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Opposition sets ultimatum

January 23, 2014

Ukraine's opposition has issued an ultimatum to President Viktor Yanukovych. The warning follows a day of heavy clashes in the capital Kyiv that left multiple activists dead and prompted international condemnation.

Kyiv Protest 22.01.2014
Image: Reuters

No end to standoff

Opposition leaders held crisis talks with Yanukovych on Wednesday, but left the meeting saying he had not provided any clear answers to their political demands.

"You, Mr. President, have the opportunity to resolve this issue. Early elections will change the situation without bloodshed and we will do everything to achieve that," former boxer turned opposition leader Vitali Klitschko told a gathering of some 40,000 people in Kyiv's Independence Square late in the day.

Ukraine's two-month long political crisis, which began after the government rejected a pact with the European Union in favor of boosting ties with Russia, has escalated to new levels of violence. At least two protesters were killed in fiery clashes with security forces in Kyiv on Wednesday.

The opposition has demanded Yanukovych's government step down and end the recently-passed legislation that seeks to limit protests. Klitschko told the crowd that the opposition would "go on the offensive" if the president doesn't quickly offer compromises.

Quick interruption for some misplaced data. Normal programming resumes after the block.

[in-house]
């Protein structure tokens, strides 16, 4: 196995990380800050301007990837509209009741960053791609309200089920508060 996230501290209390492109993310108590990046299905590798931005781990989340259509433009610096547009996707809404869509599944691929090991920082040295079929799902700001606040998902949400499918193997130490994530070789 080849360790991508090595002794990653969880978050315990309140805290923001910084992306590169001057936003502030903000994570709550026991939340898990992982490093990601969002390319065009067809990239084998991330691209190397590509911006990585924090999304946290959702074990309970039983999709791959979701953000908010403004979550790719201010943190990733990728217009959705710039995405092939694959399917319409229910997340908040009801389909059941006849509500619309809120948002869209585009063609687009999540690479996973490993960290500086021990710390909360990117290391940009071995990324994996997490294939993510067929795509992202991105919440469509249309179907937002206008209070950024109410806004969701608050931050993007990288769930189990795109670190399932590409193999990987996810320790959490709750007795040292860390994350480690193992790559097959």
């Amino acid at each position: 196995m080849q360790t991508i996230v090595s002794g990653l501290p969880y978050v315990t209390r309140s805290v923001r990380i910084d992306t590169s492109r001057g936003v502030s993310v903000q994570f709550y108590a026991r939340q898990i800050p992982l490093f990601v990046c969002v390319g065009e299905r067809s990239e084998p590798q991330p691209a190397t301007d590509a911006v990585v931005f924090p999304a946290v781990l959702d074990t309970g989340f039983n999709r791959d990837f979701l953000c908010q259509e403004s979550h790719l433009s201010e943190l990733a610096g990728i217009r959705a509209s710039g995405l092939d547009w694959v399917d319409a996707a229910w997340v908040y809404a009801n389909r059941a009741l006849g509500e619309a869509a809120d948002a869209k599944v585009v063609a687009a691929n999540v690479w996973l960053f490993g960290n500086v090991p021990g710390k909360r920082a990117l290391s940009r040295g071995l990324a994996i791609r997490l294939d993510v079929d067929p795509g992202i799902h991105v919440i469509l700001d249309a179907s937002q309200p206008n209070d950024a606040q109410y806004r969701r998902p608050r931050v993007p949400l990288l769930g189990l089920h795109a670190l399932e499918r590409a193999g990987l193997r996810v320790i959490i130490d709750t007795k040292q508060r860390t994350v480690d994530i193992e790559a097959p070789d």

"If Yanukovych does not make concessions, then tomorrow [Thursday] we will go on the attack," he said

Another opposition leader, Arseniy Yatsenyuk, echoed Klitschko's demand, warning that if the president doesn't concede, "tomorrow we will go forward together. And if it's a bullet in the forehead, then it's a bullet in the forehead, but in an honest, fair and brave way."

Bloodshed in Kyiv

The focus of Wednesday's clashes was Grushevsky Street in the city center. A police assault against demonstrators there launched in the morning sparked the clashes.

After initially being pushed out, the protesters regrouped, setting up barricades and lighting tire fires. Demonstrators threw stones and Molotov cocktails, and the police responded with tear gas, stun grenades and rubber bullets.

At least two people died in the violence from gunshot wounds, though it is unclear whether they were killed by live fire rounds or rubber bullets. The opposition put the number of deaths at five.

Hundreds of other people were injured in the clashes, and the Interior Ministry said at least 70 demonstrators were arrested.

International community reacts

European leaders have spoken out against the escalation in violence and warned of consequences.

Speaking from a summit in Montreaux, Switzerland, German Foreign Minister Frank-Walter Steinmeier said "violence is not the answer, not in Ukraine not for either side."

"We have made clear to President Yanukovych that we cannot condone a violent response by the government in Ukraine which simply widens and worsens the suffering for more and more people," he added.

EU foreign policy chief Catherine Ashton issued a strong condemnation, saying "the reported deaths of several protesters is a source of extreme worry and my sympathy goes to all those affected."

European Commission President Jose Manuel Barroso said the violence could result in "action" being taken by the EU against Ukraine, but did not elaborate on what form this might take.

The United States has imposed visa restrictions on Ukrainian officials who were reportedly involved in police action against protesters in November and December.

dr/ccp (AP, AFP, dpa, Reuters)